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Sewing Instructions for Flat-fold Mask Pattern

I’m not going to pretend I’m a professional at this… sewing is an old-old hobby. I’m self taught, and sort of just make things up a long the way. (However, I did just watch this video with an expert  who was doing all the things I thought I did because I was lazy! Validation! LOL!)

Anyway, I thought it might be nice to have some instructions to go along with the pattern, so you could see step by step how I’m putting them together. These instructions are sewing one mask, but I will note that I made these in sets of 12 and batch everything together. 

Why did I Make this Pattern?

Yes, I know there are three main patterns out there that everyone else is using (circle, mad-max version, and pleated). When I decided I wanted to do this, I read everything I could to learn the space, to learn the need, and what was out there. What did I find out? There’s no standard. Not for making them, and not for the need. Everyone wants different things. So I felt like that left space to add a design that attempted to solve a few of the problems I was seeing expressed. So what am I hoping to address?


This design is 2 layers. That’s the number recommended in that most reference article about preferred materials. They found the trade off for slightly increased filtering wasn’t balanced with the reduction in air. And, I people I knew directly in the medical field relayed information that some of the ones coming in were too thick. In examples online, I saw that the filter pockets were being added with extra layers. Side note: As this week has gone on, a version of the pleated one with a slit for a pocket has become more popular.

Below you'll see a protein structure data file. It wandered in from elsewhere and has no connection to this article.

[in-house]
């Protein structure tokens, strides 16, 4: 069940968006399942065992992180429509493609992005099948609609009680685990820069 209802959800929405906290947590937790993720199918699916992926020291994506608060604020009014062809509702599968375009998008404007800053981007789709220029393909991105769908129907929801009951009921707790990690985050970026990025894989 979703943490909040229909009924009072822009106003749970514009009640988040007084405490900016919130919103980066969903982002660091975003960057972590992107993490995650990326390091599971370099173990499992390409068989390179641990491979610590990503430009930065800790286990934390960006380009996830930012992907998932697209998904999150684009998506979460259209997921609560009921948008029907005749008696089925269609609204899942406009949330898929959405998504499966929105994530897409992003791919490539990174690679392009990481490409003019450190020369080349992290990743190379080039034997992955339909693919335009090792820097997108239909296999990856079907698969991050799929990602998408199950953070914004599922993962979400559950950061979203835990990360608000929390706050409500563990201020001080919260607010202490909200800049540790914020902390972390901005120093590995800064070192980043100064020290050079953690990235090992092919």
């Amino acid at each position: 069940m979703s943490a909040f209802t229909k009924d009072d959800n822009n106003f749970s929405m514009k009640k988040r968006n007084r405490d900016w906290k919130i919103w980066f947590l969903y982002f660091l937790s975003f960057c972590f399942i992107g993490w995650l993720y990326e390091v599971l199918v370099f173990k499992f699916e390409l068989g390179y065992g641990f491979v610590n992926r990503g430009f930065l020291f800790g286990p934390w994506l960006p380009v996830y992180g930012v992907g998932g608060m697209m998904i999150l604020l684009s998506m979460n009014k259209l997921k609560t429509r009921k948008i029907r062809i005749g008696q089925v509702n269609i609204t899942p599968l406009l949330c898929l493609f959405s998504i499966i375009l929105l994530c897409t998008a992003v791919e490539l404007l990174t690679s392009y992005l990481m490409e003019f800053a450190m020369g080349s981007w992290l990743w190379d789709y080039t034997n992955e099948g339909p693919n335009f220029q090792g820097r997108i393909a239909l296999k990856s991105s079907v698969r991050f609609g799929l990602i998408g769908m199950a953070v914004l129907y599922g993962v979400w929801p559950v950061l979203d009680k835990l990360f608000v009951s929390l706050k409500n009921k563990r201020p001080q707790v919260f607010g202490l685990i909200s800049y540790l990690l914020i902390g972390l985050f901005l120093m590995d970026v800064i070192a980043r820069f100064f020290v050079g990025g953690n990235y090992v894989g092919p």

Fit & Seal 

Another complain I saw was masks not fitting tight around the nose and chin. The flaps on these flip up in a way that forms snug around the wearers face.


Some of the common patterns work well as covers for real medical masks. This seems to be the most common use case right now to extend the life of the existing supplies; however those are for staff. I thought they looked a little large in the event of a last resort emergency and the wearer needed the fabric one on it’s own, or if the fabric mask was being given to a patient to prevent spread. This flat-fold pattern fits well on it’s own, as well as, over an N95 mask.